Notes From a Fellow: Launching Projects, A Two-Way Street
In my last column, I wrote about the service-oriented mindset that can be valuable in approaching policy and program work (“OES Collaborations Echo Federal Priorities,” May/June Observer). Academic researchers tend to start a project by thinking about what hypothesis they want to test or what process they want to understand. Being service-oriented means that if you’re working with a government office concerned with low benefits takeup, medication overprescription, inefficient energy use, or confusion about a form, you’d start instead by thinking about which theories or interventions might be useful to address this challenge.
Five Building Blocks for OES Collaborations
- Desired outcome tied to individual’s actions
- Opportunity to apply randomization
- Adequate samples for evaluation projects
- Administrative data captures the outcome
- Project champion
But being service-oriented is not the same thing as saying yes to every project. There are some government agency challenges that behavioral scientists are not well suited to address. The Office of Evaluation Sciences (OES), where I am a fellow, has a list of considerations called “project building blocks,” and we generally take on a new project only when each of these building blocks is present.
The first building block for a new collaboration at OES is that the outcome of interest has to be tied to the actions that individuals take. These actions look different in different situations; they can range from a farmer contacting a county loan office, to an individual enrolling in the Federal Health Insurance Marketplace, to a woman attending a maternal health appointment. Outcomes that can’t be achieved by changing individuals’ actions aren’t a good fit for the types of research insights OES can apply.
OES also has a strong preference for randomly assigning an intervention (e.g., different versions of a letter), so the opportunity to apply randomization is a second project building block.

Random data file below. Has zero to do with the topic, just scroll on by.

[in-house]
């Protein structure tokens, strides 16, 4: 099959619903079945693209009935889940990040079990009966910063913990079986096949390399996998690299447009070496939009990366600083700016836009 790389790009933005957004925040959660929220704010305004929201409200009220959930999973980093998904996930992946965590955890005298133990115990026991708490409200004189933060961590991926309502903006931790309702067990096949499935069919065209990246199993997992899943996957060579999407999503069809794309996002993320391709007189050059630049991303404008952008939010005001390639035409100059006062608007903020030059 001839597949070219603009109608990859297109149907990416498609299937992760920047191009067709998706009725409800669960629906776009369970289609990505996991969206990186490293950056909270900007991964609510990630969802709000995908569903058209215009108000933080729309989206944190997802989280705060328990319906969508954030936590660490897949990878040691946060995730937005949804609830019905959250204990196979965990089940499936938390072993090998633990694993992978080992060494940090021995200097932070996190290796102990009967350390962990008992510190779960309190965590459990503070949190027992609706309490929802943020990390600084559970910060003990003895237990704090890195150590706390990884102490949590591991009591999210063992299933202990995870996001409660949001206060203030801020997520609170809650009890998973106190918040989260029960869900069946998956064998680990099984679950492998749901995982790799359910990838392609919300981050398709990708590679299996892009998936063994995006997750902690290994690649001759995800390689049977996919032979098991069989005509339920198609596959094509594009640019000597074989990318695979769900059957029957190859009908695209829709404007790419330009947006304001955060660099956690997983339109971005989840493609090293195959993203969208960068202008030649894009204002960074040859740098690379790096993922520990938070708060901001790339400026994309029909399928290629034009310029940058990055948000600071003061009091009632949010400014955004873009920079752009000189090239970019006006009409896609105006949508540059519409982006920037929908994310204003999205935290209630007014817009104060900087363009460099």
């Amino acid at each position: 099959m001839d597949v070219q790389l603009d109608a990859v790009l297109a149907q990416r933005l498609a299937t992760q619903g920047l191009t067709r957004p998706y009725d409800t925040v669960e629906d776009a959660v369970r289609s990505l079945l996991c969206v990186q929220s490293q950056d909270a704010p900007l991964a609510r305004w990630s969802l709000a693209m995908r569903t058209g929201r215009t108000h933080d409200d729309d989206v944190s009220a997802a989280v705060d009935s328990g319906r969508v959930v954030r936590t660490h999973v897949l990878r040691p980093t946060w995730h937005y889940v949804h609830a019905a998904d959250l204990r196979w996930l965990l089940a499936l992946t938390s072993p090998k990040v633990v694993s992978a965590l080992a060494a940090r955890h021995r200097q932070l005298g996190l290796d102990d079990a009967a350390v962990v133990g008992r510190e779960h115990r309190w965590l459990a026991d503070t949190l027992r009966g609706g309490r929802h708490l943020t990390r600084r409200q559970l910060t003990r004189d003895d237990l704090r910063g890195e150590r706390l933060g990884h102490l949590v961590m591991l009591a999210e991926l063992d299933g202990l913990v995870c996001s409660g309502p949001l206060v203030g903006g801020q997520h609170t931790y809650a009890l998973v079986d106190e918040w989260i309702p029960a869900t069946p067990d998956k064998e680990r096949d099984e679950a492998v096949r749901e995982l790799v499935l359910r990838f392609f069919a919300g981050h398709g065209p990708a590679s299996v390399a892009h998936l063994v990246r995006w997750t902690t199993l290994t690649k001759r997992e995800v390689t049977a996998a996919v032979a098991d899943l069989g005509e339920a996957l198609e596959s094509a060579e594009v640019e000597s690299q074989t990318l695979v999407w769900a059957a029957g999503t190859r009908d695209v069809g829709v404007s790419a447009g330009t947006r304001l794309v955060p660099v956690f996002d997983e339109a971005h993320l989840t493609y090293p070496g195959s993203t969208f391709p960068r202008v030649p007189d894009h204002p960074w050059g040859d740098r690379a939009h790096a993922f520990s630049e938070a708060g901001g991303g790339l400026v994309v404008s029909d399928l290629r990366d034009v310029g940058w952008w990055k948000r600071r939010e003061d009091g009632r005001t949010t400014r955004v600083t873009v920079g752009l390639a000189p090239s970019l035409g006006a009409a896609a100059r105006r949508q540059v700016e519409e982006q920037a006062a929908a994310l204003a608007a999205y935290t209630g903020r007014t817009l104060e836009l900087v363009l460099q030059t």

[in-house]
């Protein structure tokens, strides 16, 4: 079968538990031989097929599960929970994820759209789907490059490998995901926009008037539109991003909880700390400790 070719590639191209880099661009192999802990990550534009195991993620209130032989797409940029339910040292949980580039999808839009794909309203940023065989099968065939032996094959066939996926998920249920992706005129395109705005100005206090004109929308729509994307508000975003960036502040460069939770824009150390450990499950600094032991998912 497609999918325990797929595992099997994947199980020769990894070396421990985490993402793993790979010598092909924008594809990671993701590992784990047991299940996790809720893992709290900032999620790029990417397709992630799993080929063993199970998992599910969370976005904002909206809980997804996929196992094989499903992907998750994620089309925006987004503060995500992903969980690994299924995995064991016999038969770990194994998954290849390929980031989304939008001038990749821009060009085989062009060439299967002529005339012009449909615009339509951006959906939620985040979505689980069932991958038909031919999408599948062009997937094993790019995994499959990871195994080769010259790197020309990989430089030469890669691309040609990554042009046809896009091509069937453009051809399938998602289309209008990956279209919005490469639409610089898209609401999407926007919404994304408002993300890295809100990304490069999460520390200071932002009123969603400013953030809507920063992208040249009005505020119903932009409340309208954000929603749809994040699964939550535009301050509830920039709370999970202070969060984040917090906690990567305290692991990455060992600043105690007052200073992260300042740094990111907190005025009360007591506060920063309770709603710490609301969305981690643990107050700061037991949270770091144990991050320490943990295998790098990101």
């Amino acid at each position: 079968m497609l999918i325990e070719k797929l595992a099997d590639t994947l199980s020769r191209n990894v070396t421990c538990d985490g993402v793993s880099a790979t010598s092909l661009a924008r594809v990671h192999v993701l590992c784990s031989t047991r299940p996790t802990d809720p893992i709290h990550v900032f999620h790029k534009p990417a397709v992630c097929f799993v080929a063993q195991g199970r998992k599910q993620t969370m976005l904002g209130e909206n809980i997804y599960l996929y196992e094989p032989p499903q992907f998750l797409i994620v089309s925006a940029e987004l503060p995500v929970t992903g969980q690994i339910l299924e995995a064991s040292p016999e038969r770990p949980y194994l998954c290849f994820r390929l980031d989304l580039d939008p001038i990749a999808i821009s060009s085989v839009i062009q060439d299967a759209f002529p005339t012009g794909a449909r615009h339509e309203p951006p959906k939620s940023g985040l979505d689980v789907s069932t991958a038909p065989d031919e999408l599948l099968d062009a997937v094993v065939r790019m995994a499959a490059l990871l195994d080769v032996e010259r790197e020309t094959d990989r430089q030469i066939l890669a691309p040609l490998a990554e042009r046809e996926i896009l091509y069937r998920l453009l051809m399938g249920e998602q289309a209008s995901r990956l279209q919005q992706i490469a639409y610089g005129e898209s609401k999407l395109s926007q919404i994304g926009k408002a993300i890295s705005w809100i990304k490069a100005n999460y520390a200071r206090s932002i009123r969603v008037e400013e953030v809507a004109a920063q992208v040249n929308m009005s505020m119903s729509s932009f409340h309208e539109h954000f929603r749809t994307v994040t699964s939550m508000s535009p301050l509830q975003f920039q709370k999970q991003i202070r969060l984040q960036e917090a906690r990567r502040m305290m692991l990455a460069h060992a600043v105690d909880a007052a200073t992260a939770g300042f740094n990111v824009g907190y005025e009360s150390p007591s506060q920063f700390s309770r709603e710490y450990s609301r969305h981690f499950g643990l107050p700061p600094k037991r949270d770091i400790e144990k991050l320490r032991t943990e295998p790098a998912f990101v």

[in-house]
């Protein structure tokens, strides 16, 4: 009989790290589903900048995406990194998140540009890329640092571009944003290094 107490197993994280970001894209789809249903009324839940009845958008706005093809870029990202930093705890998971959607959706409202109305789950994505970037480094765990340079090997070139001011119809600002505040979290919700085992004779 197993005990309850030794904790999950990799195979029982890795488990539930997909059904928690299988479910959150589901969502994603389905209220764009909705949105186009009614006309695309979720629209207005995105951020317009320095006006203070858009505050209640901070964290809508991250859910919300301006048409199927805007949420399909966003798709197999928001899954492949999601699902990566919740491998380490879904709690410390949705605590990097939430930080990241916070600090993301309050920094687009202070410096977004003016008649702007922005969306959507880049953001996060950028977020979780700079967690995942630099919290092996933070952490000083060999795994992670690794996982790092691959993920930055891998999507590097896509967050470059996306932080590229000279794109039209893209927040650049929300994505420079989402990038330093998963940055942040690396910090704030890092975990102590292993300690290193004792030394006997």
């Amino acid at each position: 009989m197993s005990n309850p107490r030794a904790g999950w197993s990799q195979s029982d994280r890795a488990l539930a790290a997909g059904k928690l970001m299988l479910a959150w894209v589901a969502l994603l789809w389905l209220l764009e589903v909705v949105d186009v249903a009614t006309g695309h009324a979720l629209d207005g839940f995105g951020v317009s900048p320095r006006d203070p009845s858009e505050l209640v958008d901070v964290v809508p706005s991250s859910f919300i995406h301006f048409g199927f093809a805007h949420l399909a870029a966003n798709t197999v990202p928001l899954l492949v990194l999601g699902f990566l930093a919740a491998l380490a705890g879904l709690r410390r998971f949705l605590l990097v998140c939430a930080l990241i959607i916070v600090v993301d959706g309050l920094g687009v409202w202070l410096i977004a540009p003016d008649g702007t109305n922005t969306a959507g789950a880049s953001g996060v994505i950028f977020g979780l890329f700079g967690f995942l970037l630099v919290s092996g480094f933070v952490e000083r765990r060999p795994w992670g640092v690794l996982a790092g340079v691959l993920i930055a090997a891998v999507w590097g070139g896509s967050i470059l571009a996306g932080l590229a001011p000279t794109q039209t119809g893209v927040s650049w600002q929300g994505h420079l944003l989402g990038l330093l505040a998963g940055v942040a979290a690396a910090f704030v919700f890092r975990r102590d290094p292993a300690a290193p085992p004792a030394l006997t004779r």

Third, evaluation projects need to have adequate samples. Large samples allow for more precise estimates of effects, meaning that even null findings can be used to inform program design (and aren’t so noisy that they can’t rule out the possibility of large effects).
One thing to consider here is that the key number for the sample is typically the unit where randomization occurs. Think of a state labor department with 20 offices serving a total of 100,000 job seekers. If the goal is to randomly assign offices to use a new procedure or proceed with business as usual, then the sample size is effectively 20 instead of 100,000, likely too small to be informative. Careful power analyses can inform decisions about whether the available population is large enough to make a project meaningful.
A fourth building block is something I’ve written about before: the availability of administrative data that capture the outcome of interest.
As an aside, OES has recently taken on more quasi-experimental (nonrandomized) evaluations and even some small-sample qualitative research that doesn’t rely on administrative data. These sorts of projects are undertaken to meet specific objectives, like the desire to better understand the challenges that local governments faced in quickly designing and launching small business grants and loans during COVID-19.
I’ll mention one final project building block: OES takes on projects only if there is a dedicated agency collaborator willing to work alongside OES and share results across government agencies. We think of this person as a project champion.
I have to admit that having an agency collaborator is a “building block” that I would have largely taken for granted a year ago. However, my OES colleagues have convinced me that in some ways, this is the single most important ingredient for making sure a project will succeed. This person often plays a key role in getting results acted on—ensuring that the evidence is utilized instead of ignored. A priority goal for the current team is tracking and improving the utilization of evidence that OES produces, which is another reason a dedicated collaborator is important.
Of course, many researchers who work in universities and labs also want to know that their work is being utilized. It’s probably easier to track “impact” just in terms of citation counts for articles, but many universities also explicitly value research that has an impact on nonacademic audiences. My own employer, the London School of Economics and Political Science, has a “knowledge exchange and impact” unit that helps faculty and staff build the relationships that enable this kind of impact—and identify metrics to track it.
I’m hopeful that this description of OES’s project building blocks makes it a little easier to understand what does and doesn’t make for a promising project in the government setting. I imagine that other government-based teams have their own sets of considerations, but I’d be surprised if they didn’t overlap quite a bit with what’s important to OES.
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